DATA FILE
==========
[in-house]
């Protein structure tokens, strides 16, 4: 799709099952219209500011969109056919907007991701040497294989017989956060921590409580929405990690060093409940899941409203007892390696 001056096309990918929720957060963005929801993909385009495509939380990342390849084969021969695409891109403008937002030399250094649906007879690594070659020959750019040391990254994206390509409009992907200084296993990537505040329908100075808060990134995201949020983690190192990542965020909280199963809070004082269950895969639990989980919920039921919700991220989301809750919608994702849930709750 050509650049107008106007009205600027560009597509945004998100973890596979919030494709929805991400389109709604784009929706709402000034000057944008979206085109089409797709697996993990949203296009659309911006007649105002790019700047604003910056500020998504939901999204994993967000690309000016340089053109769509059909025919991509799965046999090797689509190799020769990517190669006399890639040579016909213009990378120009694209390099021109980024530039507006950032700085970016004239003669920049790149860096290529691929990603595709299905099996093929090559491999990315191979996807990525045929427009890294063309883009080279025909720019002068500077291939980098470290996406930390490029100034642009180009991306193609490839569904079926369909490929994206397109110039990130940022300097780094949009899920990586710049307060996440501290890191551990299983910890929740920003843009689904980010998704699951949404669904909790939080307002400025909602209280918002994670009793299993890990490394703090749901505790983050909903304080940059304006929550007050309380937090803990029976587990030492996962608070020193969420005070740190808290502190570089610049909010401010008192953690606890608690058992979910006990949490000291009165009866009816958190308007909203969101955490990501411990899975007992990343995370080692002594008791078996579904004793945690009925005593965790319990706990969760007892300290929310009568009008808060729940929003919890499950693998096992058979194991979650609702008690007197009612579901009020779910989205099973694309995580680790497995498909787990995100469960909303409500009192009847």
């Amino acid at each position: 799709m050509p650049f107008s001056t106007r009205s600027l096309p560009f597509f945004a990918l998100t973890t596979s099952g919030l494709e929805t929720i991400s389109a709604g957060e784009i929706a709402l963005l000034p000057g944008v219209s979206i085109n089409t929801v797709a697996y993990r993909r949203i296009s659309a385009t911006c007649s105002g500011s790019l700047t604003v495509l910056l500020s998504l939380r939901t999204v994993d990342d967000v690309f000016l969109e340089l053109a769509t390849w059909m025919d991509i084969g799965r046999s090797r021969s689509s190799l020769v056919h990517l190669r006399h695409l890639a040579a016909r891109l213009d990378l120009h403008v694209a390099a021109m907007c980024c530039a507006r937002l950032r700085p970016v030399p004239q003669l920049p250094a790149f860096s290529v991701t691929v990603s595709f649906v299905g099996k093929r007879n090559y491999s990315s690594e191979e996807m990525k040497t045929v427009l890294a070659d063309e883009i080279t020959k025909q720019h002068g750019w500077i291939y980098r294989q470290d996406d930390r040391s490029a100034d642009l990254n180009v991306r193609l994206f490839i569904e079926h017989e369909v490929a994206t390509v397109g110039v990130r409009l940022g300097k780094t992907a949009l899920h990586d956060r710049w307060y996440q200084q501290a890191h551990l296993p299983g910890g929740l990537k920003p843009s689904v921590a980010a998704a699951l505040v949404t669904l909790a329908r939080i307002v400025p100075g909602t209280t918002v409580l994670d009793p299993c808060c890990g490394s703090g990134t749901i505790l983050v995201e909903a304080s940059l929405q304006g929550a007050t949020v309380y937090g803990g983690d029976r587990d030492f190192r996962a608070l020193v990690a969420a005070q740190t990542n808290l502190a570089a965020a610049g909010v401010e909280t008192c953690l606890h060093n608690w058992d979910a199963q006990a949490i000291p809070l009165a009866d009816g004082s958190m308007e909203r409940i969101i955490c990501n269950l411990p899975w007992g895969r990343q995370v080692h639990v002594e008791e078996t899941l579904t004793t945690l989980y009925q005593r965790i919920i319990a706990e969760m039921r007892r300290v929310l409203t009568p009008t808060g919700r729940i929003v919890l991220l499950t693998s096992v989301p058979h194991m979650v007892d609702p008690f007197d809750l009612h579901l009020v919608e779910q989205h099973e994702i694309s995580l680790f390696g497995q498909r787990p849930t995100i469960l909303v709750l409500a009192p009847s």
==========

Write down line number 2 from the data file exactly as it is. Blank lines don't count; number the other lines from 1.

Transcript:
């Protein structure tokens, strides 16, 4: 799709099952219209500011969109056919907007991701040497294989017989956060921590409580929405990690060093409940899941409203007892390696 001056096309990918929720957060963005929801993909385009495509939380990342390849084969021969695409891109403008937002030399250094649906007879690594070659020959750019040391990254994206390509409009992907200084296993990537505040329908100075808060990134995201949020983690190192990542965020909280199963809070004082269950895969639990989980919920039921919700991220989301809750919608994702849930709750 050509650049107008106007009205600027560009597509945004998100973890596979919030494709929805991400389109709604784009929706709402000034000057944008979206085109089409797709697996993990949203296009659309911006007649105002790019700047604003910056500020998504939901999204994993967000690309000016340089053109769509059909025919991509799965046999090797689509190799020769990517190669006399890639040579016909213009990378120009694209390099021109980024530039507006950032700085970016004239003669920049790149860096290529691929990603595709299905099996093929090559491999990315191979996807990525045929427009890294063309883009080279025909720019002068500077291939980098470290996406930390490029100034642009180009991306193609490839569904079926369909490929994206397109110039990130940022300097780094949009899920990586710049307060996440501290890191551990299983910890929740920003843009689904980010998704699951949404669904909790939080307002400025909602209280918002994670009793299993890990490394703090749901505790983050909903304080940059304006929550007050309380937090803990029976587990030492996962608070020193969420005070740190808290502190570089610049909010401010008192953690606890608690058992979910006990949490000291009165009866009816958190308007909203969101955490990501411990899975007992990343995370080692002594008791078996579904004793945690009925005593965790319990706990969760007892300290929310009568009008808060729940929003919890499950693998096992058979194991979650609702008690007197009612579901009020779910989205099973694309995580680790497995498909787990995100469960909303409500009192009847």